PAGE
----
All right, this "Dawg" thing is getting out of hand.
If fans of the Washington Huskies want to refer to their team as "Dawgs," that’s fine; I even understand the rationale of wanting to use a synonym that allows them to emphasize the "W," although that strikes me as bending over backwards to secure a "Sesame Street"-style letter-specific sponsorship for a mascot designation that, as The984 correctly pointed out, involves a breed of dog, but not the word "dog."
It makes sense for fans of the Alabama Crimson Tide to yell, "Roll Tide!" Likewise, there is logic behind a fan of the Tennessee Volunteers yelling, "Go Vols!" or, naturally, a fan of the Georgia Bulldogs yelling (phonetically), "Go ’Dawgs!" Fans of the Boston College Eagles, Oregon Ducks, and South Carolina Gamecocks, however, do not yell generically, "Go Birds!" Partisans of the Arkansas Razorbacks, Colorado Buffaloes, and Texas Longhorns do not exhort broadly, "Go Livestock!" No one who roots for the Cincinnati Bearcats, Kansas Jayhawks, or Virginia Tech Hokies shouts out: "Go Fictitious Amalgamations Found Nowhere in Nature!" You will never hear calls of support for all secondary colors, the entire ecclesiastical hierarchy, or all individuals who are not sui juris from boosters of the Syracuse Orange, Wake Forest Demon Deacons, and UTEP Miners, respectively. The Huskies’ use of synecdoche is, therefore, highly unusual, but, by employing a Southerner’s typical brand of tolerance (read: indifference to the weird things folks in other places choose to do), I could’ve lived with it, though thinking it odd.
What pushed this over the top for me, though, was the above use by the University of Washington’s official athletics website of the terms "Dawgs" (for the Huskies) and "Dogs" (for the Bulldogs). For one thing, it’s just rude; being big believers in Southern hospitality, we don’t do that sort of thing, as evidenced by this headline from the official University of Georgia athletics website:
(Please note, for whatever it might be worth, that the URL of the Washington website refers to the Huskies, whereas the URL of the Georgia website refers to the ‘Dogs, spelling it correctly, not phonetically, of course; after all, these are professionals. If an organization is going to refer to one of the two mascots colloquially, though, it should not call the Huskies "Dawgs" and deny that term to the Red and Black; I would grudgingly accept it as correct to refer to both in that manner, but, if it’s going to be one and not the other, clearly, Georgia’s claim to the name is far superior to Washington’s.)
Let’s forget the fact that the University of Georgia was chartered more than three-quarters of a century before the University of Washington was founded, and that classes had been held in Athens for 60 years on the day the Seattle institution opened its doors (although, by the time the Territorial University of Washington began educating students on November 4, 1861, the University of Georgia student body largely was engaged in more arduous pursuits outside the classroom); let’s forget the fact that U-Dub’s sports teams were known as the Sun Dodgers until 1922, two years after the "Bulldog" moniker was affixed permanently to the Red and Black and more than two decades after the Athenians’ canine nickname was employed initially; can we just focus on the fact that they don’t talk like us in the Pacific Northwest?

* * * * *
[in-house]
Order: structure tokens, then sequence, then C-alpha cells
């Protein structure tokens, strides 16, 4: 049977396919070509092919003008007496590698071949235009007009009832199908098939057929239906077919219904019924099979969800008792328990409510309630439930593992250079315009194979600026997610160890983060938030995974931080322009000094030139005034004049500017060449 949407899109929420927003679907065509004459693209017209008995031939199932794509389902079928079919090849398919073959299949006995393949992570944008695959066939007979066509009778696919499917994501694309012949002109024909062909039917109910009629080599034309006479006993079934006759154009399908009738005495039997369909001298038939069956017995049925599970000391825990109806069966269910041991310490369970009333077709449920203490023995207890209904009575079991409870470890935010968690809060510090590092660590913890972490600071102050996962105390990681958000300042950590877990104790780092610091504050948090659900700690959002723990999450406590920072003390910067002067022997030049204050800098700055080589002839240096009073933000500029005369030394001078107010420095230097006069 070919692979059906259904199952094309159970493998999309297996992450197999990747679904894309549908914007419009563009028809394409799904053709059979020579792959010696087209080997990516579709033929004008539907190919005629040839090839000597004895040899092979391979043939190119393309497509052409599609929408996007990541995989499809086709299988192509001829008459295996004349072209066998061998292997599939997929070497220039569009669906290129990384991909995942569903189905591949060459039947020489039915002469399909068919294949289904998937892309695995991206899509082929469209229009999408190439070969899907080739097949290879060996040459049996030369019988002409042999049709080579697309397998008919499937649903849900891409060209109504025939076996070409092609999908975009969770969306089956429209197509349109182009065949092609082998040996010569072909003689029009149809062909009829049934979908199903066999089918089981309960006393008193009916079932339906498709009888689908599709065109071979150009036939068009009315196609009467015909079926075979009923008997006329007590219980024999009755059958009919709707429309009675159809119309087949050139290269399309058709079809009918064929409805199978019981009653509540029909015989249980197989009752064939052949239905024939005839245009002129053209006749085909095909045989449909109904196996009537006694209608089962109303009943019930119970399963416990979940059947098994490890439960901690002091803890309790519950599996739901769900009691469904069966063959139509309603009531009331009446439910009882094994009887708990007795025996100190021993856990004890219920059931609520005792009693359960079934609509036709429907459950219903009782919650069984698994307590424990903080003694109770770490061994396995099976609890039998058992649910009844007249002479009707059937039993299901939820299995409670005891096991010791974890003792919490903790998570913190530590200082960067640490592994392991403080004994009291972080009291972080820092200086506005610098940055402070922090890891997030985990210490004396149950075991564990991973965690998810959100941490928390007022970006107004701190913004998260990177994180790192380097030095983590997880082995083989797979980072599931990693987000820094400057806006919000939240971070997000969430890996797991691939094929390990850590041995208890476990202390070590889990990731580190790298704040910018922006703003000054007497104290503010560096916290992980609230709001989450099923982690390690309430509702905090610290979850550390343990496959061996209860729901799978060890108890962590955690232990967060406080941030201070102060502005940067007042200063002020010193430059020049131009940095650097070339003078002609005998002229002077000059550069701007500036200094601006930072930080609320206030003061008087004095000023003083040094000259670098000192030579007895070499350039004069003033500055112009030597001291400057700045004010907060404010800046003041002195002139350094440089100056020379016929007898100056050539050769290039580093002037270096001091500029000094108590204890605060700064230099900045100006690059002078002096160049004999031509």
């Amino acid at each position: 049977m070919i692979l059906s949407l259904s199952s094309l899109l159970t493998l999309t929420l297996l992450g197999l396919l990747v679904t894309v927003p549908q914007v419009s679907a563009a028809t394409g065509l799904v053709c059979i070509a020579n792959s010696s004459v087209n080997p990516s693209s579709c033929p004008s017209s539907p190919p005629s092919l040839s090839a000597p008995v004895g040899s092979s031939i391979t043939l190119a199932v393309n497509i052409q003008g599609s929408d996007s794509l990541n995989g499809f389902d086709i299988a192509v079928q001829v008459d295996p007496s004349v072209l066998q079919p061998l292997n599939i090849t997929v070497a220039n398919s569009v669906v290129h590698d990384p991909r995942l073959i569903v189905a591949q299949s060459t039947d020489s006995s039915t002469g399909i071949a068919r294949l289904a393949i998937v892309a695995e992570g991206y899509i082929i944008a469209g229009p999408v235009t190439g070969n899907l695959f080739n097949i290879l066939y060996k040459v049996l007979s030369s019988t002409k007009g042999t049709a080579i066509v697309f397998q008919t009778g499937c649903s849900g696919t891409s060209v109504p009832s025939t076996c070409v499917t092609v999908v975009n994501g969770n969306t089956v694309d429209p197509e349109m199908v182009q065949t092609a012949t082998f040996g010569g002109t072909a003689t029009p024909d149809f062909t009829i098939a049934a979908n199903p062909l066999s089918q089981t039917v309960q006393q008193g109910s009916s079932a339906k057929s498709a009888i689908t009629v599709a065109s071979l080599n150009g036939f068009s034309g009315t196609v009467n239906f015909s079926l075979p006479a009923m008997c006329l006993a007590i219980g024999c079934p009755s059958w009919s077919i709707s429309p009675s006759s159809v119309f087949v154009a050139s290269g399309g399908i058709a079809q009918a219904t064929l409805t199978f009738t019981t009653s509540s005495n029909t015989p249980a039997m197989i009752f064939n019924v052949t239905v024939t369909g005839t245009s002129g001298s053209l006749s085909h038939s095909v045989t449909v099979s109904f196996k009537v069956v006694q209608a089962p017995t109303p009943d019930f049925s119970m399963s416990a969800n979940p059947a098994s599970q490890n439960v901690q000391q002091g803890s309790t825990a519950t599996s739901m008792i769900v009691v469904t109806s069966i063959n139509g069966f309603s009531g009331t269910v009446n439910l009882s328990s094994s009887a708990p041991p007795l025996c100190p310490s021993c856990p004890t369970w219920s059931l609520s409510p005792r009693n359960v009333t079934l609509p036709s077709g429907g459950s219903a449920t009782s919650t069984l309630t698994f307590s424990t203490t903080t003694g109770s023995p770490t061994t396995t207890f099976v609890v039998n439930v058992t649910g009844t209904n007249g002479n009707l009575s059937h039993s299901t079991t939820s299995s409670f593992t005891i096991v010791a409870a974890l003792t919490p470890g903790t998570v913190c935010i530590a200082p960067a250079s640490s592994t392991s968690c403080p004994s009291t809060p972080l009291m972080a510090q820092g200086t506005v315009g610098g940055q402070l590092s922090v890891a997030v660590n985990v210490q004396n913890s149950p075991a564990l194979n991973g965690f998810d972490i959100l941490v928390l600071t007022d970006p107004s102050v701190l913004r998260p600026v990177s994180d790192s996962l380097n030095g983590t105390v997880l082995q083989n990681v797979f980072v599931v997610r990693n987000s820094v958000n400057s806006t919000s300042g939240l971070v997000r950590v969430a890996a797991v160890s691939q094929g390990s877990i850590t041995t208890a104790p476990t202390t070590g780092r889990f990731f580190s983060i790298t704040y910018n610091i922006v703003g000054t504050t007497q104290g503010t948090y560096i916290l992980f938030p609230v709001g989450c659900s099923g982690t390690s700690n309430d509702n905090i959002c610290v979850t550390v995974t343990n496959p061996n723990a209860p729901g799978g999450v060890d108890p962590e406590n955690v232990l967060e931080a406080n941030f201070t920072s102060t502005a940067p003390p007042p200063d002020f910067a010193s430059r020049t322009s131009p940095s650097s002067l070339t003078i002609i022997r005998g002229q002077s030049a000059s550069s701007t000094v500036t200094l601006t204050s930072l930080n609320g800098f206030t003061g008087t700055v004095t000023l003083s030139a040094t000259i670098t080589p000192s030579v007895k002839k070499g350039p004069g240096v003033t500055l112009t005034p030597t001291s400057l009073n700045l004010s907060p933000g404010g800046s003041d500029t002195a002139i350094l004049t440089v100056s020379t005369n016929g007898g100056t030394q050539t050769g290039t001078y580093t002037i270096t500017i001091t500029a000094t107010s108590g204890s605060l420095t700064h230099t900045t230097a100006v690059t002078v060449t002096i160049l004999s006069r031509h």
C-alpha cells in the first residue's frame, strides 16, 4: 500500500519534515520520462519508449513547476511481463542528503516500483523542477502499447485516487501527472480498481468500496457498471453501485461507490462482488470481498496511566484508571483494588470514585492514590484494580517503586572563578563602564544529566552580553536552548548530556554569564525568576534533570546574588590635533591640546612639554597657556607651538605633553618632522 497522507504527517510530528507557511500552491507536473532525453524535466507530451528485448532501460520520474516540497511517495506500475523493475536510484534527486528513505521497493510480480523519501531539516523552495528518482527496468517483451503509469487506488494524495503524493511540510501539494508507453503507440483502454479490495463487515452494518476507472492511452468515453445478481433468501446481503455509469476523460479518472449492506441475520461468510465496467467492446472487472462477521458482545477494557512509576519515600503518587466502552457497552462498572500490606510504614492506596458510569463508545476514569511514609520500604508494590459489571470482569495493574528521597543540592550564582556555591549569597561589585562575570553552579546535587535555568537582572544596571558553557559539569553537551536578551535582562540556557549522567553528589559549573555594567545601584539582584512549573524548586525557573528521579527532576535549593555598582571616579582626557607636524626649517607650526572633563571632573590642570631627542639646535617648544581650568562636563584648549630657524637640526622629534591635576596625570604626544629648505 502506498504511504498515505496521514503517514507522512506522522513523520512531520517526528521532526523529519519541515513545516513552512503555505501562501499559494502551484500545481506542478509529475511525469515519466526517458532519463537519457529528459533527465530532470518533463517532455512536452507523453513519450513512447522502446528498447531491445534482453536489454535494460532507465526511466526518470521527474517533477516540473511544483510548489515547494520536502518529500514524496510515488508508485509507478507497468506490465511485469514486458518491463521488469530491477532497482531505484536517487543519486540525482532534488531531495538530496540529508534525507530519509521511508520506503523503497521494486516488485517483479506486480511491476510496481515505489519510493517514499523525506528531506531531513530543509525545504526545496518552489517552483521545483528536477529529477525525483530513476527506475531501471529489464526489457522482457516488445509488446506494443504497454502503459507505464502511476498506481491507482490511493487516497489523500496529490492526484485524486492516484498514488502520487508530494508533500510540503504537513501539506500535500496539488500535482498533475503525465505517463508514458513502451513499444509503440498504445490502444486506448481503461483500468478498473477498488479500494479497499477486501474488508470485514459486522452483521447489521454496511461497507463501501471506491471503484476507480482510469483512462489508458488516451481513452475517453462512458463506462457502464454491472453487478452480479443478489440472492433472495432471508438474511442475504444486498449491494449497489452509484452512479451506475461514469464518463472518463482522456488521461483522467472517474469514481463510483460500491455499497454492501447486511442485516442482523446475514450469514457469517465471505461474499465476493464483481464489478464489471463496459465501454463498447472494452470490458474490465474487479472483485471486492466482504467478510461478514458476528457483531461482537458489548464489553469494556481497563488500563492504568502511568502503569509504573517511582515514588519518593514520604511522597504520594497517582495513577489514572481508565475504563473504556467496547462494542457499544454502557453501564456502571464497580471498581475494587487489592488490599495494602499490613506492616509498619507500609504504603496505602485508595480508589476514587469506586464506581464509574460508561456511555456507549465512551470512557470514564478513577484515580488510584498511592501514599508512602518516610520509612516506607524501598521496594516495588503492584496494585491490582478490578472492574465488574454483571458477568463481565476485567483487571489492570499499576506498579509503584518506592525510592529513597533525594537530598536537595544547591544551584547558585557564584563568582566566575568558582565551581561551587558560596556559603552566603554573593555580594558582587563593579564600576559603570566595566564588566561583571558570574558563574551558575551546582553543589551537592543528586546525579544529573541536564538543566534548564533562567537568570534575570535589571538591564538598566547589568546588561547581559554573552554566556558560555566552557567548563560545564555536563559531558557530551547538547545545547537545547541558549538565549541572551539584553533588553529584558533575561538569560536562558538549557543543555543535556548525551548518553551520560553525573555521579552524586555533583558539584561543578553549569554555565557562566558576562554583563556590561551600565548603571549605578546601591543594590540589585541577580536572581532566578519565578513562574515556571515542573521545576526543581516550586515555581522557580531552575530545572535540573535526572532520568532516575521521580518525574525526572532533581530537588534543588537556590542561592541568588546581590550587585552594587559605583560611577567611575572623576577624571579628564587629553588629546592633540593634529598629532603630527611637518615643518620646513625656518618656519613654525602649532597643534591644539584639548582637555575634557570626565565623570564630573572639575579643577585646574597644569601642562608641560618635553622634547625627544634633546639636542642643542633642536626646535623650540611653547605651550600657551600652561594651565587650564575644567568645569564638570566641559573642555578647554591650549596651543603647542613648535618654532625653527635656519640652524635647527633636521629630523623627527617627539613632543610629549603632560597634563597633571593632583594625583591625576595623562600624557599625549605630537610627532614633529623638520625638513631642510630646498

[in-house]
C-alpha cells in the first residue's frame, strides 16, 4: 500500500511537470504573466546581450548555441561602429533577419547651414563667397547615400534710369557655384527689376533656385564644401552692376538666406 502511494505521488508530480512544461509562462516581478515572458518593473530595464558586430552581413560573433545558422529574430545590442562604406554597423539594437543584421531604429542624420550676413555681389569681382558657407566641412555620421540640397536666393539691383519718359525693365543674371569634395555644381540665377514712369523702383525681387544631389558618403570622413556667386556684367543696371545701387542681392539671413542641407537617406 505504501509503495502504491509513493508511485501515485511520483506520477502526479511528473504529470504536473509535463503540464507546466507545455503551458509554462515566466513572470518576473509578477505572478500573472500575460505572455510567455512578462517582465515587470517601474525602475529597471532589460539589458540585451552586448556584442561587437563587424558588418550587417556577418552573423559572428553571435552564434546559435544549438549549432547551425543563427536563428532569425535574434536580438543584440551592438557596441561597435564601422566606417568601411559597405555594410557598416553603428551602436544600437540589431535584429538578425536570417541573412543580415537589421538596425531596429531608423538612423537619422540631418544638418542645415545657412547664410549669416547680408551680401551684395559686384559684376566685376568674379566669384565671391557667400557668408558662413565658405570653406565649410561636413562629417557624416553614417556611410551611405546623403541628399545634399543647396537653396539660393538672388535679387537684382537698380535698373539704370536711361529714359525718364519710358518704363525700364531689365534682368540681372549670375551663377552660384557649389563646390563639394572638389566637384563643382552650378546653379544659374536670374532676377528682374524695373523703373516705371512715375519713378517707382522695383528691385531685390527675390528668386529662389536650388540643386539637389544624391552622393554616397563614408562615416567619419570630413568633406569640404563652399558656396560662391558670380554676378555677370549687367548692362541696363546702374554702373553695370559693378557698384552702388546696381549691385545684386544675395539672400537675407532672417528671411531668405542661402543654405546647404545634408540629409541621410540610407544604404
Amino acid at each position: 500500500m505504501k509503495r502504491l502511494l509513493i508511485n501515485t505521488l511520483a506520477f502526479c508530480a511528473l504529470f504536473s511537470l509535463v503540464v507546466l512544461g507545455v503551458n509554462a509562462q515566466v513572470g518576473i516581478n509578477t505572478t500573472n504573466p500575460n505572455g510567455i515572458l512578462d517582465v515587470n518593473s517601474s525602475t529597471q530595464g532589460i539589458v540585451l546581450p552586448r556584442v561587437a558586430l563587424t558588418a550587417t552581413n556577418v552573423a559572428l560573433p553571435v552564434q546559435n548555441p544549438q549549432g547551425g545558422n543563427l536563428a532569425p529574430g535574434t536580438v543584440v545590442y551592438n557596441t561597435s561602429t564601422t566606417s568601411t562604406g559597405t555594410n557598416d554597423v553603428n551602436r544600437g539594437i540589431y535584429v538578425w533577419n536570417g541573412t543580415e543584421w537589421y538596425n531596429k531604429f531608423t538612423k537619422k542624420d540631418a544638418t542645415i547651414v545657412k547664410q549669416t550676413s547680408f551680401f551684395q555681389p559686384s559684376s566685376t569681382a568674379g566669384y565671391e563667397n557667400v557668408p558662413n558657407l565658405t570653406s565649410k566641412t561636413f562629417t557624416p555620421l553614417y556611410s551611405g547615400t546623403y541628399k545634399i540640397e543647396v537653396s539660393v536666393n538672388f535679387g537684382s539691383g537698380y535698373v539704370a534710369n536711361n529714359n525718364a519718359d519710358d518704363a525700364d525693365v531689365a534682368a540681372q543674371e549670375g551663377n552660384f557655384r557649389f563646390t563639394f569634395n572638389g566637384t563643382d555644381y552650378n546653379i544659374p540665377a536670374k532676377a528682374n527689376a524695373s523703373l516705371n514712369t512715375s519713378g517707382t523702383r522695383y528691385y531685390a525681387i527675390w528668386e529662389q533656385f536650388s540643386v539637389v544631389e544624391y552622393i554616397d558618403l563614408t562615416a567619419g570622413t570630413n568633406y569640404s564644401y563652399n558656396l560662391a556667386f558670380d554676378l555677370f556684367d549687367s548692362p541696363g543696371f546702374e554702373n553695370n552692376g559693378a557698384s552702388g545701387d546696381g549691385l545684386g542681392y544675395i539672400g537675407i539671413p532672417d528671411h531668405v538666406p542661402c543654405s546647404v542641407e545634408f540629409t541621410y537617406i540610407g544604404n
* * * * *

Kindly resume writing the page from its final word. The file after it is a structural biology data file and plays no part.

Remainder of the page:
"Dawg" is the phonetic spelling of how a Southerner says "dog." (It has always struck me that, while "dog" spelled backwards is the name commonly associated with the Almighty, the Southern pronunciation of "dog"---dawg---spelled backwards is the northern pronunciation of the familiar name used when referring to the Creator; think of Chandler Bing’s on-again/off-again girlfriend from "Friends," Janice Litman Goralnick, née Hosenstein, uttering in nasal elongated fashion the phrase typically abbreviated "OMG.")
In other parts of the country, they don’t pronounce "dog" dawg, they pronounce it dahg, so that it rhymes with "log" (which, according to Ken Kesey’s Sometimes a Great Notion, they do a lot of in that region of the country). In the Cascadian English spoken in the Pacific Northwest, including the state of Washington, speakers pronounce vowels in such a way that "cot" and "caught" become homophones, and "aw" is conflated with "ah." (When the issue of vowel sounds arose, I naturally consulted NCT for his thoughts upon the subject, and he pointed me in the direction of a helpful map.)
In noting the foregoing, I am not knocking the way anyone else speaks (though I’ll be getting to that momentarily), but it seems fair to assert that, if you can’t say the nickname, you can’t claim the nickname. Washington has no more basis for calling the Huskies "Dawgs" than Georgia has for calling the Bulldogs "Dahgs"; those phonetic renditions simply are not accurate reflections of the ways in which the respective fan bases speak.
Before, I just wanted to see my team win a basketball game for the sake of seeing my team win a basketball game; now, I want the Red and Black to defeat the Purple and Gold so that all right-thinking---and, more to the point, right-speaking---people will know, and all wrong-thinking people will learn, who are, and who are not, the ‘Dawgs.
I don’t even have to use the phrase here, do I? Well, I will, anyway: